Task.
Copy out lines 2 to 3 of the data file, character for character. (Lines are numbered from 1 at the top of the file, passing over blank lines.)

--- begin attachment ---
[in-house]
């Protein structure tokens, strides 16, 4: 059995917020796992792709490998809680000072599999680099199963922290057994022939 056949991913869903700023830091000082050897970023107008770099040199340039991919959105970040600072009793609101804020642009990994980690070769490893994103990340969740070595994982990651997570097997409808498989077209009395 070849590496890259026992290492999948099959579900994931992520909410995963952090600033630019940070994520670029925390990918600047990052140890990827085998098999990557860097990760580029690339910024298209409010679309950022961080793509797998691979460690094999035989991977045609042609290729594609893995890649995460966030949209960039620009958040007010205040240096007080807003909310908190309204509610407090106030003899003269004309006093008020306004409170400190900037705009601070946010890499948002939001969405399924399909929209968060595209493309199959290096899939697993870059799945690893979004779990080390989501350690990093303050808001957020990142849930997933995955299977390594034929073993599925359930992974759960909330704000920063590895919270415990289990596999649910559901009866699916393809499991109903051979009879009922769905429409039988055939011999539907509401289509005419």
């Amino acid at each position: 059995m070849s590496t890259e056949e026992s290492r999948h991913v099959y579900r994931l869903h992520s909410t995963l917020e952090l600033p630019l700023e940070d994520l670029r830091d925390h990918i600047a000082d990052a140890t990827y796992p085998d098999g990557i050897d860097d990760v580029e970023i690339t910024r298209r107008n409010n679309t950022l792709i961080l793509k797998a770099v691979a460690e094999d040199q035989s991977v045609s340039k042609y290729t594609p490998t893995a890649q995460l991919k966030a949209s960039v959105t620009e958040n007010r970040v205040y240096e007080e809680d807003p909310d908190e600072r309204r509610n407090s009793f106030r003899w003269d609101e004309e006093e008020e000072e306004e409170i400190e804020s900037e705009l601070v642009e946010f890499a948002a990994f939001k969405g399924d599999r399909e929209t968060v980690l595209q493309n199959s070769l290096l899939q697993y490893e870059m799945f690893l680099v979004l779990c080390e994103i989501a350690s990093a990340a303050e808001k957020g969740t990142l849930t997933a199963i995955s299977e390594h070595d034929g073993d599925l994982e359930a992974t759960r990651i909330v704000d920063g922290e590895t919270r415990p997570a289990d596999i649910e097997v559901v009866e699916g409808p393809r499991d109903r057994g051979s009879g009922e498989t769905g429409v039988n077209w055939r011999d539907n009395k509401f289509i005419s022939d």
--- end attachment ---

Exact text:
């Protein structure tokens, strides 16, 4: 059995917020796992792709490998809680000072599999680099199963922290057994022939 056949991913869903700023830091000082050897970023107008770099040199340039991919959105970040600072009793609101804020642009990994980690070769490893994103990340969740070595994982990651997570097997409808498989077209009395 070849590496890259026992290492999948099959579900994931992520909410995963952090600033630019940070994520670029925390990918600047990052140890990827085998098999990557860097990760580029690339910024298209409010679309950022961080793509797998691979460690094999035989991977045609042609290729594609893995890649995460966030949209960039620009958040007010205040240096007080807003909310908190309204509610407090106030003899003269004309006093008020306004409170400190900037705009601070946010890499948002939001969405399924399909929209968060595209493309199959290096899939697993870059799945690893979004779990080390989501350690990093303050808001957020990142849930997933995955299977390594034929073993599925359930992974759960909330704000920063590895919270415990289990596999649910559901009866699916393809499991109903051979009879009922769905429409039988055939011999539907509401289509005419």
């Amino acid at each position: 059995m070849s590496t890259e056949e026992s290492r999948h991913v099959y579900r994931l869903h992520s909410t995963l917020e952090l600033p630019l700023e940070d994520l670029r830091d925390h990918i600047a000082d990052a140890t990827y796992p085998d098999g990557i050897d860097d990760v580029e970023i690339t910024r298209r107008n409010n679309t950022l792709i961080l793509k797998a770099v691979a460690e094999d040199q035989s991977v045609s340039k042609y290729t594609p490998t893995a890649q995460l991919k966030a949209s960039v959105t620009e958040n007010r970040v205040y240096e007080e809680d807003p909310d908190e600072r309204r509610n407090s009793f106030r003899w003269d609101e004309e006093e008020e000072e306004e409170i400190e804020s900037e705009l601070v642009e946010f890499a948002a990994f939001k969405g399924d599999r399909e929209t968060v980690l595209q493309n199959s070769l290096l899939q697993y490893e870059m799945f690893l680099v979004l779990c080390e994103i989501a350690s990093a990340a303050e808001k957020g969740t990142l849930t997933a199963i995955s299977e390594h070595d034929g073993d599925l994982e359930a992974t759960r990651i909330v704000d920063g922290e590895t919270r415990p997570a289990d596999i649910e097997v559901v009866e699916g409808p393809r499991d109903r057994g051979s009879g009922e498989t769905g429409v039988n077209w055939r011999d539907n009395k509401f289509i005419s022939d």